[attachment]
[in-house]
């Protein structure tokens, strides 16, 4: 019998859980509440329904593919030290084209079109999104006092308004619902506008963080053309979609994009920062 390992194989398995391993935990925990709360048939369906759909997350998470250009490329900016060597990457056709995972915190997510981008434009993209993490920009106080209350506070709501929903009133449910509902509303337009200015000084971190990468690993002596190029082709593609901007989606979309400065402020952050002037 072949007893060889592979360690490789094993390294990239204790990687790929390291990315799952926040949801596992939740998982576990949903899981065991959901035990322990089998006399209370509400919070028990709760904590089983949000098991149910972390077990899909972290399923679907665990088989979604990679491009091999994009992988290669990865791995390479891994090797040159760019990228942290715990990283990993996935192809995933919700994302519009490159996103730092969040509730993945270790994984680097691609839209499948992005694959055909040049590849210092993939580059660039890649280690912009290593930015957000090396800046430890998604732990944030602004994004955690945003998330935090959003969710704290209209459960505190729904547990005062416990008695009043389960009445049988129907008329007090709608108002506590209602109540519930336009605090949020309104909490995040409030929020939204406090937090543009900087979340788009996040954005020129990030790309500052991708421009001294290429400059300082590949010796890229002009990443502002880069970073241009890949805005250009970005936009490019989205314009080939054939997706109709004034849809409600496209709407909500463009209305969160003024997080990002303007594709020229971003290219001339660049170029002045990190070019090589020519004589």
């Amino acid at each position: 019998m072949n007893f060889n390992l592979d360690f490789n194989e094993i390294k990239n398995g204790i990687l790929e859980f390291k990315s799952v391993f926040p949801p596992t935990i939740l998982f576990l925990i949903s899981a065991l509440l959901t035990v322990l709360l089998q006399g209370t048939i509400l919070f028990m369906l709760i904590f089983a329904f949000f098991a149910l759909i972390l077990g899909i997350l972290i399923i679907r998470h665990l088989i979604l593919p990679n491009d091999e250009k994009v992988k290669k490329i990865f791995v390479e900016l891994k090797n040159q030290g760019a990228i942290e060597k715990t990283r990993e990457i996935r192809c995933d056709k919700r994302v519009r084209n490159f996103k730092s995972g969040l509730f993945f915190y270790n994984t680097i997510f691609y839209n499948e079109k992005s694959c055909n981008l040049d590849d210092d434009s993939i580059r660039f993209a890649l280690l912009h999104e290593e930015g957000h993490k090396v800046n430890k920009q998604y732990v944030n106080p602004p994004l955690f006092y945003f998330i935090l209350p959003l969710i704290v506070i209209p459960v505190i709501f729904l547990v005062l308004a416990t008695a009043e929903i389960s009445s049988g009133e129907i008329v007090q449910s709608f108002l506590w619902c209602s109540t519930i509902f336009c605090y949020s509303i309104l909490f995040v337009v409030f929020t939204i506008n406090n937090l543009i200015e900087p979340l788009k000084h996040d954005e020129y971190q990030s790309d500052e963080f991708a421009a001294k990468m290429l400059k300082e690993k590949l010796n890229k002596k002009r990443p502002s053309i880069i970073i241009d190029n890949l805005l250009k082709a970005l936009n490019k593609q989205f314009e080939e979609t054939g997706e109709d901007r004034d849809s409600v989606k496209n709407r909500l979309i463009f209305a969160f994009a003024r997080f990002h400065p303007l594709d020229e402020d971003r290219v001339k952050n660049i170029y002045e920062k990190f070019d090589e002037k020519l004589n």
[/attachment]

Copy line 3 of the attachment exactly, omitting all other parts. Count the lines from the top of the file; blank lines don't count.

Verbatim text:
């Amino acid at each position: 019998m072949n007893f060889n390992l592979d360690f490789n194989e094993i390294k990239n398995g204790i990687l790929e859980f390291k990315s799952v391993f926040p949801p596992t935990i939740l998982f576990l925990i949903s899981a065991l509440l959901t035990v322990l709360l089998q006399g209370t048939i509400l919070f028990m369906l709760i904590f089983a329904f949000f098991a149910l759909i972390l077990g899909i997350l972290i399923i679907r998470h665990l088989i979604l593919p990679n491009d091999e250009k994009v992988k290669k490329i990865f791995v390479e900016l891994k090797n040159q030290g760019a990228i942290e060597k715990t990283r990993e990457i996935r192809c995933d056709k919700r994302v519009r084209n490159f996103k730092s995972g969040l509730f993945f915190y270790n994984t680097i997510f691609y839209n499948e079109k992005s694959c055909n981008l040049d590849d210092d434009s993939i580059r660039f993209a890649l280690l912009h999104e290593e930015g957000h993490k090396v800046n430890k920009q998604y732990v944030n106080p602004p994004l955690f006092y945003f998330i935090l209350p959003l969710i704290v506070i209209p459960v505190i709501f729904l547990v005062l308004a416990t008695a009043e929903i389960s009445s049988g009133e129907i008329v007090q449910s709608f108002l506590w619902c209602s109540t519930i509902f336009c605090y949020s509303i309104l909490f995040v337009v409030f929020t939204i506008n406090n937090l543009i200015e900087p979340l788009k000084h996040d954005e020129y971190q990030s790309d500052e963080f991708a421009a001294k990468m290429l400059k300082e690993k590949l010796n890229k002596k002009r990443p502002s053309i880069i970073i241009d190029n890949l805005l250009k082709a970005l936009n490019k593609q989205f314009e080939e979609t054939g997706e109709d901007r004034d849809s409600v989606k496209n709407r909500l979309i463009f209305a969160f994009a003024r997080f990002h400065p303007l594709d020229e402020d971003r290219v001339k952050n660049i170029y002045e920062k990190f070019d090589e002037k020519l004589n």